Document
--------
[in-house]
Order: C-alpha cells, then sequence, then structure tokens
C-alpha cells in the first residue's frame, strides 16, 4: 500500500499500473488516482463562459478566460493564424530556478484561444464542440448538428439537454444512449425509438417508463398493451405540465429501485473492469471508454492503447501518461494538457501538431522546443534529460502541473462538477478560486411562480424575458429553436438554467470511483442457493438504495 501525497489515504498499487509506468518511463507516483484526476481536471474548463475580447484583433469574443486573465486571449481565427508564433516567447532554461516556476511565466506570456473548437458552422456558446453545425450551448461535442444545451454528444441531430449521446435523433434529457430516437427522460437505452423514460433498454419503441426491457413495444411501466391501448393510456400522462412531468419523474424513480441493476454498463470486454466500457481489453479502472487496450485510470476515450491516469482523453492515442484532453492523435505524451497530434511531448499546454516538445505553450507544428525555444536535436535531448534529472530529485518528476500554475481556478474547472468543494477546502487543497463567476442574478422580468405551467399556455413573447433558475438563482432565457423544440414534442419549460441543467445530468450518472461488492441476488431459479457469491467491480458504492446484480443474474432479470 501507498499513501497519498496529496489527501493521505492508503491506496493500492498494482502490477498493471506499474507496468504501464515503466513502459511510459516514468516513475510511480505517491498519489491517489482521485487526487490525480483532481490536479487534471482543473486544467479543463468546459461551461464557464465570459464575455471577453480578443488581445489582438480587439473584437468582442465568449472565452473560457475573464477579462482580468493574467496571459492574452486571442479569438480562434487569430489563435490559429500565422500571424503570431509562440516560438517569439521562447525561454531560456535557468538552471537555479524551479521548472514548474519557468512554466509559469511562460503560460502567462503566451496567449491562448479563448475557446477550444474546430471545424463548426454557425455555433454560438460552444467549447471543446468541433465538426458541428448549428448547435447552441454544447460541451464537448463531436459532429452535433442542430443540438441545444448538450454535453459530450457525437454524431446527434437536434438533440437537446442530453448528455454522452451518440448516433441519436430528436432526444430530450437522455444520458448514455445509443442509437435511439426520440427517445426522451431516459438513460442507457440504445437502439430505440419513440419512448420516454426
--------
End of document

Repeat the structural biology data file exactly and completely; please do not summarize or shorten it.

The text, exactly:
[in-house]
Order: C-alpha cells, then sequence, then structure tokens
C-alpha cells in the first residue's frame, strides 16, 4: 500500500499500473488516482463562459478566460493564424530556478484561444464542440448538428439537454444512449425509438417508463398493451405540465429501485473492469471508454492503447501518461494538457501538431522546443534529460502541473462538477478560486411562480424575458429553436438554467470511483442457493438504495 501525497489515504498499487509506468518511463507516483484526476481536471474548463475580447484583433469574443486573465486571449481565427508564433516567447532554461516556476511565466506570456473548437458552422456558446453545425450551448461535442444545451454528444441531430449521446435523433434529457430516437427522460437505452423514460433498454419503441426491457413495444411501466391501448393510456400522462412531468419523474424513480441493476454498463470486454466500457481489453479502472487496450485510470476515450491516469482523453492515442484532453492523435505524451497530434511531448499546454516538445505553450507544428525555444536535436535531448534529472530529485518528476500554475481556478474547472468543494477546502487543497463567476442574478422580468405551467399556455413573447433558475438563482432565457423544440414534442419549460441543467445530468450518472461488492441476488431459479457469491467491480458504492446484480443474474432479470 501507498499513501497519498496529496489527501493521505492508503491506496493500492498494482502490477498493471506499474507496468504501464515503466513502459511510459516514468516513475510511480505517491498519489491517489482521485487526487490525480483532481490536479487534471482543473486544467479543463468546459461551461464557464465570459464575455471577453480578443488581445489582438480587439473584437468582442465568449472565452473560457475573464477579462482580468493574467496571459492574452486571442479569438480562434487569430489563435490559429500565422500571424503570431509562440516560438517569439521562447525561454531560456535557468538552471537555479524551479521548472514548474519557468512554466509559469511562460503560460502567462503566451496567449491562448479563448475557446477550444474546430471545424463548426454557425455555433454560438460552444467549447471543446468541433465538426458541428448549428448547435447552441454544447460541451464537448463531436459532429452535433442542430443540438441545444448538450454535453459530450457525437454524431446527434437536434438533440437537446442530453448528455454522452451518440448516433441519436430528436432526444430530450437522455444520458448514455445509443442509437435511439426520440427517445426522451431516459438513460442507457440504445437502439430505440419513440419512448420516454426